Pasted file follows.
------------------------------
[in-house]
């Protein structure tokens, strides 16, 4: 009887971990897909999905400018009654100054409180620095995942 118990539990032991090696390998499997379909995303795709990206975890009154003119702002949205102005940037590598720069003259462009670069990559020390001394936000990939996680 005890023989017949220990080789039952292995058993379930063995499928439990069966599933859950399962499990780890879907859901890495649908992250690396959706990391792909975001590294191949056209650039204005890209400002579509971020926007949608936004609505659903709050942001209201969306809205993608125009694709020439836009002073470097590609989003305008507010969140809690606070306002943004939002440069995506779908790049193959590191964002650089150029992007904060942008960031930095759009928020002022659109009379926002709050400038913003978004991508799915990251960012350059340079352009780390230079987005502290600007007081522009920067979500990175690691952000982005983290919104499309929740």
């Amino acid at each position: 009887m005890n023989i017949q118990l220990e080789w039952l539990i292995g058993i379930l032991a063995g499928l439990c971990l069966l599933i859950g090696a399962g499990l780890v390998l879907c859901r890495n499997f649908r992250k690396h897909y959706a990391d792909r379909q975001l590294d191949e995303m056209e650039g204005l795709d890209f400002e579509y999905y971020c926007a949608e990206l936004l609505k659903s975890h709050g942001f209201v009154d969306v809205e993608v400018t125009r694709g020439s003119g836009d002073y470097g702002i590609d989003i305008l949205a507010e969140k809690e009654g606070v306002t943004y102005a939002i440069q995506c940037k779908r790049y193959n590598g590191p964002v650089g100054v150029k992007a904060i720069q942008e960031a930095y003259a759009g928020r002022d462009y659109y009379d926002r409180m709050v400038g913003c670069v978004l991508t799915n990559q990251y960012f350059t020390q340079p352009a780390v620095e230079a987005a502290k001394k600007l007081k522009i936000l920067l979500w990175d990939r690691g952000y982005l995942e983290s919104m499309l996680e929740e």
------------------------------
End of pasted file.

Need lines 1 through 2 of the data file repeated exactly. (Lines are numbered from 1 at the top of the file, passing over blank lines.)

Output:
[in-house]
């Protein structure tokens, strides 16, 4: 009887971990897909999905400018009654100054409180620095995942 118990539990032991090696390998499997379909995303795709990206975890009154003119702002949205102005940037590598720069003259462009670069990559020390001394936000990939996680 005890023989017949220990080789039952292995058993379930063995499928439990069966599933859950399962499990780890879907859901890495649908992250690396959706990391792909975001590294191949056209650039204005890209400002579509971020926007949608936004609505659903709050942001209201969306809205993608125009694709020439836009002073470097590609989003305008507010969140809690606070306002943004939002440069995506779908790049193959590191964002650089150029992007904060942008960031930095759009928020002022659109009379926002709050400038913003978004991508799915990251960012350059340079352009780390230079987005502290600007007081522009920067979500990175690691952000982005983290919104499309929740």